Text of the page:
This coming Sunday as our family of Faith Church gathers for worship, we continue our study through 1st Timothy and we’re going to read some comments that Paul gives to Timothy about following Jesus.

You can preview it at 1st Timothy 6:11-16.  Then we hope you’ll join us at 9:00am to hear more!

How my Google Home taught me about discontentment (and how to be more content)

3 May

My smart phone was due for an upgrade recently, so when an advertisement came via email offering the newest version of my phone; I took a look.  The advertisement on that email said that if I pre-purchased the new phone—it was due to be released in a few weeks—I could also get a Google Home and a new TV.  I was ON THAT.

We didn’t need these things.  We already have a TV.  Our life is fine without a Google home.  But they were free!!!!

My new phone eventually arrived in the mail, and I got it set up, but there was no Google Home and no TV.  I started questioning.  Was I too late in signing up?  Nah, couldn’t be…I signed up literally within hours of receiving the email.  Where was the TV or Google Home?  A feeling rose up inside me.  You know what that feeling was?  Discontent.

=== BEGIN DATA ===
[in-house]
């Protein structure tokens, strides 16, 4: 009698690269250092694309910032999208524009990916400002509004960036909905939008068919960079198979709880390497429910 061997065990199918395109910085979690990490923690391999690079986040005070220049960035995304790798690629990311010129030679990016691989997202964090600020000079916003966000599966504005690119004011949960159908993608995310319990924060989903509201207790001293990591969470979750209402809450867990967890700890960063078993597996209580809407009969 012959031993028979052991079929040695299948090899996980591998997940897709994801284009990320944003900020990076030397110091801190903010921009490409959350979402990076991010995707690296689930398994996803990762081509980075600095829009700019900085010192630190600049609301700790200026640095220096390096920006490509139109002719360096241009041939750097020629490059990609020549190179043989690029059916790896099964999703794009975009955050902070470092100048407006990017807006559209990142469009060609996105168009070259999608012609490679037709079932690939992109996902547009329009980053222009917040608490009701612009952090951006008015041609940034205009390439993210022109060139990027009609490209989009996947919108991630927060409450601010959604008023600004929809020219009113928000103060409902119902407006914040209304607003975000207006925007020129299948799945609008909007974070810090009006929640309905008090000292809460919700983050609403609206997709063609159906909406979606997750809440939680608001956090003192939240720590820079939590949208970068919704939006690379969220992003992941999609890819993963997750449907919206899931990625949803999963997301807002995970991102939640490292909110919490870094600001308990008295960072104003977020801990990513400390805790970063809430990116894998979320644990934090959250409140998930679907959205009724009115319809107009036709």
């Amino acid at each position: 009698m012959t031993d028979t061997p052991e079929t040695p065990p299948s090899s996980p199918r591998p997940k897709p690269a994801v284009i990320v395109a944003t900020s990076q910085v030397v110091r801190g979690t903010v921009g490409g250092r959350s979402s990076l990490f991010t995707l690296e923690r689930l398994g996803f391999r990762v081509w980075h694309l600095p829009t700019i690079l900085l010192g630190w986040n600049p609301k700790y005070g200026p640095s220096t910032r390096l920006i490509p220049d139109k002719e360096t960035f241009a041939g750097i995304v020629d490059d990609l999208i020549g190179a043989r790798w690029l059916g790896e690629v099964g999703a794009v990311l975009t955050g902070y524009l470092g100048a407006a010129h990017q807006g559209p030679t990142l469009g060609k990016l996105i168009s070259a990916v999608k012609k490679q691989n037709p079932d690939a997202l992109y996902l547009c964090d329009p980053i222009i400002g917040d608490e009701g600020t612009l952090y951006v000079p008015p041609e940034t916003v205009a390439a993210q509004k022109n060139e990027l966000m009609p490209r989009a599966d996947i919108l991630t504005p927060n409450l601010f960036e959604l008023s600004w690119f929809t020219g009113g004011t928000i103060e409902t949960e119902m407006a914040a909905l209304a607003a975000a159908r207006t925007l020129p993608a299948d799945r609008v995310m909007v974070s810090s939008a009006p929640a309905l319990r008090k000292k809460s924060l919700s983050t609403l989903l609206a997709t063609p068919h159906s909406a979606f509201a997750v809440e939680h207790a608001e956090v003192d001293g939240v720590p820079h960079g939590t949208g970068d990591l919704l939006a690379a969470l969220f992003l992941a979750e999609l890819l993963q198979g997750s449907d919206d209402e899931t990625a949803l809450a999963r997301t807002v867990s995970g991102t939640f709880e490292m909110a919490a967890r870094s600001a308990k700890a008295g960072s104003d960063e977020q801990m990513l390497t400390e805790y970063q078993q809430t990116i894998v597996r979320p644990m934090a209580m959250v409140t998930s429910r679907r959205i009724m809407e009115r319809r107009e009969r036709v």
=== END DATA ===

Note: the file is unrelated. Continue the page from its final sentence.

I called my cell carrier because I wanted to know what happened.  They told me that I had to go to a separate website and register my info, sales receipt, etc., and that’s how I could redeem the offer.   I found the website for the Google Home offer and got my info registered and approved!  Yes!

Then when the email came that my Google home was being shipped, you know what I did?  I tracked that sucker five times every day till it was on my front porch.

But there didn’t seem to be a way on the promotional website to redeem the TV.  That led to more discontent!  Why did this have to be so hard?  I started feeling grumpy.  What if I had never called them?  This was horrible customer service!

I called them again.  They told me to go back to the same website.  What?  I was already there.  There was no button to redeem the TV offer like there was for the Google Home.  Oh, I needed to read the fine print…the TV offer wouldn’t go live for another week.  You know what I did?  I set up an appointment in my calendar for the day the TV offer website would go live and made sure I wouldn’t forget.  I had to get my TV.

Discontentment.  The TV still isn’t here.